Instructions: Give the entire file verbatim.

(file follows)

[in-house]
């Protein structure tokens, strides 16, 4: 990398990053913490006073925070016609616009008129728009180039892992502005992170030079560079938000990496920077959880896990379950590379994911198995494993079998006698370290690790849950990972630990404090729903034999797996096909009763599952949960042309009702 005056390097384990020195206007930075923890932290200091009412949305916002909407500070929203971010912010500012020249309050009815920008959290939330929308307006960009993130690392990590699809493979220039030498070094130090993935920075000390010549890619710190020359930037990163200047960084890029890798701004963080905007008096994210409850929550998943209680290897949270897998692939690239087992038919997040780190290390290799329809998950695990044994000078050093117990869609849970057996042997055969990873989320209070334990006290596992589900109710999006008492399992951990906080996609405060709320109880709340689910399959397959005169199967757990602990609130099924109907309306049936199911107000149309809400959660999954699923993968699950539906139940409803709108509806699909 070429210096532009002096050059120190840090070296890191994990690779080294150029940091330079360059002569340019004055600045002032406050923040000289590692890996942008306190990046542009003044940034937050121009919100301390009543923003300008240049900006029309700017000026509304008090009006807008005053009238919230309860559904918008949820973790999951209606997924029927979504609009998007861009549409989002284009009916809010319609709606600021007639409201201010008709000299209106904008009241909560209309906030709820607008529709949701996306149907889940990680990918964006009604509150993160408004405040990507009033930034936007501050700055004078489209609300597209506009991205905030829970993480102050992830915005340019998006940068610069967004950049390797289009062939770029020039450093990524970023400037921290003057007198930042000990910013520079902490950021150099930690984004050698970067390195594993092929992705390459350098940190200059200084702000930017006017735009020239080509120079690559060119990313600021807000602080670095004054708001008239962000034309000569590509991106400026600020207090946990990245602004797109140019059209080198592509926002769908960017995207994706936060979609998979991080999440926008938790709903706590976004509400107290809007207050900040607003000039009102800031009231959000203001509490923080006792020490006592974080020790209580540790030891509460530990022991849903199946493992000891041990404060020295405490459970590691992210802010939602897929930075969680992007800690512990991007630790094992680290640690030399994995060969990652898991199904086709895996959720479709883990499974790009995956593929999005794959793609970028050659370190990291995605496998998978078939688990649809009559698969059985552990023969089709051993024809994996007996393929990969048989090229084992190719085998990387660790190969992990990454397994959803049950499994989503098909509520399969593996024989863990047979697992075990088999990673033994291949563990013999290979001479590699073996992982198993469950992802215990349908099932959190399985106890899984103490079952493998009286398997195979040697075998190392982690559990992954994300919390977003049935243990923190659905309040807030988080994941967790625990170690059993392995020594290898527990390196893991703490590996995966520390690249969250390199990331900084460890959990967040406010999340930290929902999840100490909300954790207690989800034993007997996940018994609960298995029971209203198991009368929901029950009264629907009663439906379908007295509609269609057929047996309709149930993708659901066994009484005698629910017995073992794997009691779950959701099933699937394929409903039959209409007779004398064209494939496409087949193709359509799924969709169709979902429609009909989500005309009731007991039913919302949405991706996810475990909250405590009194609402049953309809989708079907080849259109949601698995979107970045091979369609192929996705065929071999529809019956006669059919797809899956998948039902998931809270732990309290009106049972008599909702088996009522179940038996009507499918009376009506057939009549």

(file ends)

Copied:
[in-house]
């Protein structure tokens, strides 16, 4: 990398990053913490006073925070016609616009008129728009180039892992502005992170030079560079938000990496920077959880896990379950590379994911198995494993079998006698370290690790849950990972630990404090729903034999797996096909009763599952949960042309009702 005056390097384990020195206007930075923890932290200091009412949305916002909407500070929203971010912010500012020249309050009815920008959290939330929308307006960009993130690392990590699809493979220039030498070094130090993935920075000390010549890619710190020359930037990163200047960084890029890798701004963080905007008096994210409850929550998943209680290897949270897998692939690239087992038919997040780190290390290799329809998950695990044994000078050093117990869609849970057996042997055969990873989320209070334990006290596992589900109710999006008492399992951990906080996609405060709320109880709340689910399959397959005169199967757990602990609130099924109907309306049936199911107000149309809400959660999954699923993968699950539906139940409803709108509806699909 070429210096532009002096050059120190840090070296890191994990690779080294150029940091330079360059002569340019004055600045002032406050923040000289590692890996942008306190990046542009003044940034937050121009919100301390009543923003300008240049900006029309700017000026509304008090009006807008005053009238919230309860559904918008949820973790999951209606997924029927979504609009998007861009549409989002284009009916809010319609709606600021007639409201201010008709000299209106904008009241909560209309906030709820607008529709949701996306149907889940990680990918964006009604509150993160408004405040990507009033930034936007501050700055004078489209609300597209506009991205905030829970993480102050992830915005340019998006940068610069967004950049390797289009062939770029020039450093990524970023400037921290003057007198930042000990910013520079902490950021150099930690984004050698970067390195594993092929992705390459350098940190200059200084702000930017006017735009020239080509120079690559060119990313600021807000602080670095004054708001008239962000034309000569590509991106400026600020207090946990990245602004797109140019059209080198592509926002769908960017995207994706936060979609998979991080999440926008938790709903706590976004509400107290809007207050900040607003000039009102800031009231959000203001509490923080006792020490006592974080020790209580540790030891509460530990022991849903199946493992000891041990404060020295405490459970590691992210802010939602897929930075969680992007800690512990991007630790094992680290640690030399994995060969990652898991199904086709895996959720479709883990499974790009995956593929999005794959793609970028050659370190990291995605496998998978078939688990649809009559698969059985552990023969089709051993024809994996007996393929990969048989090229084992190719085998990387660790190969992990990454397994959803049950499994989503098909509520399969593996024989863990047979697992075990088999990673033994291949563990013999290979001479590699073996992982198993469950992802215990349908099932959190399985106890899984103490079952493998009286398997195979040697075998190392982690559990992954994300919390977003049935243990923190659905309040807030988080994941967790625990170690059993392995020594290898527990390196893991703490590996995966520390690249969250390199990331900084460890959990967040406010999340930290929902999840100490909300954790207690989800034993007997996940018994609960298995029971209203198991009368929901029950009264629907009663439906379908007295509609269609057929047996309709149930993708659901066994009484005698629910017995073992794997009691779950959701099933699937394929409903039959209409007779004398064209494939496409087949193709359509799924969709169709979902429609009909989500005309009731007991039913919302949405991706996810475990909250405590009194609402049953309809989708079907080849259109949601698995979107970045091979369609192929996705065929071999529809019956006669059919797809899956998948039902998931809270732990309290009106049972008599909702088996009522179940038996009507499918009376009506057939009549």